Vanessa handed over the coffee cup wordlessly, the smile dying on her lips. “So?” asked Ran. “What’s the story?”
While Ran delicately sipped the lukewarm coffee, Vanessa recounted the events of her night. Never a great storyteller, Vanessa was even worse than normal, spouting raw moments and bare details as they occurred to her, her voice waxing between emotionless and tight with fear and horror. Vanessa told Ran that she got away with only some bruises on her back and cuts along her ribs and across one breast, and showed Ran more bruises on her wrist where the monster grabbed her arm.
“‘Monster’, huh?” asked Ran. “Tell me about that. Some kind of mutant bear or dire wolf, or something?”
“I’m really not sure.” Vanessa swallowed. “It was so big. Big as a bear, yeah, but not built like a bear. It had long, thin limbs like a wolf, and a muzzle like a…like a crocodile.” Vanessa’s voice was quivering slightly with the memory. “And its paws, its forepaws…they—” Vanessa unwrapped the bandages around her wrist: “Look!”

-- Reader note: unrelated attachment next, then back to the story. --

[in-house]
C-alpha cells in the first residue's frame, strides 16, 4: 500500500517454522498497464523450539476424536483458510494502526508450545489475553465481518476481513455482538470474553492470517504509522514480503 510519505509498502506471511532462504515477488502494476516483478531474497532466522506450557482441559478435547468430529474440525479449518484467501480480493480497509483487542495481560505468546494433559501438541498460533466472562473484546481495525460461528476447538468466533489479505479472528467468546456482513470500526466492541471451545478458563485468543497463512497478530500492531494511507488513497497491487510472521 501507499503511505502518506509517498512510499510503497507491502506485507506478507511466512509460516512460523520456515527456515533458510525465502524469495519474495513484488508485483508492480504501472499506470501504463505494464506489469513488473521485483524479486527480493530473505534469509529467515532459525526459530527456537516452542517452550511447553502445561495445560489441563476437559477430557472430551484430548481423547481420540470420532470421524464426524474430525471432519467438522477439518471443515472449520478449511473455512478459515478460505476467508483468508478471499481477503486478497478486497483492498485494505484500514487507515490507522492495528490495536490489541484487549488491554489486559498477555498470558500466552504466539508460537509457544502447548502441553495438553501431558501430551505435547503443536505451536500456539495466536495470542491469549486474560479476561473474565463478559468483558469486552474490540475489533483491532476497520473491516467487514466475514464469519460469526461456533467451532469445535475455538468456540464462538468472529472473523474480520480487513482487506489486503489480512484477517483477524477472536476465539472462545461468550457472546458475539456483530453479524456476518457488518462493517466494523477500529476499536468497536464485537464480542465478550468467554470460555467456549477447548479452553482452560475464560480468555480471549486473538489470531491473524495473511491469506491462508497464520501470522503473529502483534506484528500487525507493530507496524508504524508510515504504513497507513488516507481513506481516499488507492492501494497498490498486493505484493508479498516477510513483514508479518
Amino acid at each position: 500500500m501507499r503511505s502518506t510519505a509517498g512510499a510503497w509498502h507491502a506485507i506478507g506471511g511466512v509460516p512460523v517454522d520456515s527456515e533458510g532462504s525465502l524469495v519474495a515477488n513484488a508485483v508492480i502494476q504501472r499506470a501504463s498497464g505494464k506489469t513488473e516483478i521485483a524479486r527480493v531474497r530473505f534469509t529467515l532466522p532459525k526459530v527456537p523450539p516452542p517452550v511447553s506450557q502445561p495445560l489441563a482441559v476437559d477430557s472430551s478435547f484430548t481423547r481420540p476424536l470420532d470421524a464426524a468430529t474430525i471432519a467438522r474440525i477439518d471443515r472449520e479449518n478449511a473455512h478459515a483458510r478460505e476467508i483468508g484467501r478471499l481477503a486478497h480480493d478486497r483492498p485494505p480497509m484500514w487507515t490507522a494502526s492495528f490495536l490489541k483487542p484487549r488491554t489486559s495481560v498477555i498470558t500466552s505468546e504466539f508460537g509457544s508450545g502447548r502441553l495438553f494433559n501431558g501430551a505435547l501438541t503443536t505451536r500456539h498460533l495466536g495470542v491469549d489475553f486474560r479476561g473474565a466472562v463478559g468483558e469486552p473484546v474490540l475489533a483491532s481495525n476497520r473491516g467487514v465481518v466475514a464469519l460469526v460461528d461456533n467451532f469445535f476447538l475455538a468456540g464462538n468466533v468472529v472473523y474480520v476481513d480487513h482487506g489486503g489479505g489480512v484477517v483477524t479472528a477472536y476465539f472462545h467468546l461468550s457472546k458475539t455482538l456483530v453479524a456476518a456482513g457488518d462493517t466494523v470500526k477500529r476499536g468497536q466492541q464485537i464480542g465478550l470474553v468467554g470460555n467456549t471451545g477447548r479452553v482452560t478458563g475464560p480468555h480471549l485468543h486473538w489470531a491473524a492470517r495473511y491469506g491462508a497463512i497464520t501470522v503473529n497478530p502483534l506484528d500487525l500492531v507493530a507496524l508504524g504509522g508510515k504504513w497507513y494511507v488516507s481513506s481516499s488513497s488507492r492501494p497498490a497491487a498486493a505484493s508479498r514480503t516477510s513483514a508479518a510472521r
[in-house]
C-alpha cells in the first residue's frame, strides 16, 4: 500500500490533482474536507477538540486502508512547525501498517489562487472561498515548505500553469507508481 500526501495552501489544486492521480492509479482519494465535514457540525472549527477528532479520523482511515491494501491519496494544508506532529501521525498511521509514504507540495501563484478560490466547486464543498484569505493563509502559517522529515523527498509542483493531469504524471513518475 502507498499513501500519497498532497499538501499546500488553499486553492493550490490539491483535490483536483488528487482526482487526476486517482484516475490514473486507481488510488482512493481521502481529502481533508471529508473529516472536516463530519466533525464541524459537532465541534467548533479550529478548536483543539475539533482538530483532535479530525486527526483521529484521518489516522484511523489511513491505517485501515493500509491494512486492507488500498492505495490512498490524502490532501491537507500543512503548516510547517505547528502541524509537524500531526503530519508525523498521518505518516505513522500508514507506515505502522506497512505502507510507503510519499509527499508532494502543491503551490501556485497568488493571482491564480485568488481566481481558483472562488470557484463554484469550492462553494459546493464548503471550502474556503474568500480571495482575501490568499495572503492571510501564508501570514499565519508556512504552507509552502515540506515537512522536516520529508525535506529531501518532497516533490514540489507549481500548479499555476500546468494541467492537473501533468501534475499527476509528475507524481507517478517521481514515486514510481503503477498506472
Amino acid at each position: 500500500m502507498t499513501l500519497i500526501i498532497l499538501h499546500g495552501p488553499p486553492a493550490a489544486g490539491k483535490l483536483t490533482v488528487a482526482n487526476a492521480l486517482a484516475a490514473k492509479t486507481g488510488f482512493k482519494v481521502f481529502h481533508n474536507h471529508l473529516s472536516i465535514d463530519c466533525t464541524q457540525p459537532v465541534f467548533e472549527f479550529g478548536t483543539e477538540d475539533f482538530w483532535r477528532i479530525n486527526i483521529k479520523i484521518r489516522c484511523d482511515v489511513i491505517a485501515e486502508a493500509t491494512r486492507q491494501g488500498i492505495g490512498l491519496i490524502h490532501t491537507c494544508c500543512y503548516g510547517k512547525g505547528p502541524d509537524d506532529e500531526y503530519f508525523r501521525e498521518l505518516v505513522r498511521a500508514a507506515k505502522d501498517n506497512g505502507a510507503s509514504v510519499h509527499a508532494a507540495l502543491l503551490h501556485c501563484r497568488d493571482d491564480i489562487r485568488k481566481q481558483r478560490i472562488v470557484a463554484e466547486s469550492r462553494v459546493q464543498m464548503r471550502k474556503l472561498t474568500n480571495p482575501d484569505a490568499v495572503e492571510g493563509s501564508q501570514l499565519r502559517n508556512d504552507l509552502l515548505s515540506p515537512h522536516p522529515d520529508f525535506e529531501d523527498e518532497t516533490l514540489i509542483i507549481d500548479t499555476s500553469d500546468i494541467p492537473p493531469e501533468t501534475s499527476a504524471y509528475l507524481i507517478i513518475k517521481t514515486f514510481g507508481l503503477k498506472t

Ran took Vanessa’s hand, turning it over and inspecting her wrist from all sides. Ran forgot her hangover for a moment as she looked at the ugly bruises. They encircled her wrist, leaving imprints that looked less like an animal than a… “V. Did—” Ran cleared her throat. “Now I want you to be honest with me. Please.” Ran held Vanessa’s hand firmly and looked her directly in the eye; her voice took on an edge that reminded Vanessa more of Ran’s sister Reese when Reese was in cop mode. “Did Gabe hurt you?”
Ran was expecting either an admission or a lie. The half-hysterical laugh that escaped kind of worked, too, but only until Vanessa added in a voice that shook like a little girl just awoken from a nightmare, “Oh my God, no, Ran.” Tears suddenly streamed from Vanessa’s eyes even as she laughed again, maybe a little more than half hysterical. “Oh my God in Heaven, do I ever wish it was just that!” Vanessa sobbed. “Ran, I’ve never been so frightened—so terrified—in my entire life!” Vanessa sobbed again and pulled her hand from Ran’s to put her face in her hands. “It was a demon from hell,” she whispered through her fingers and didn’t speak again for a long while.
Ran put her arms around her friend and pulled Vanessa’s head against her shoulder. What the hell happened, then?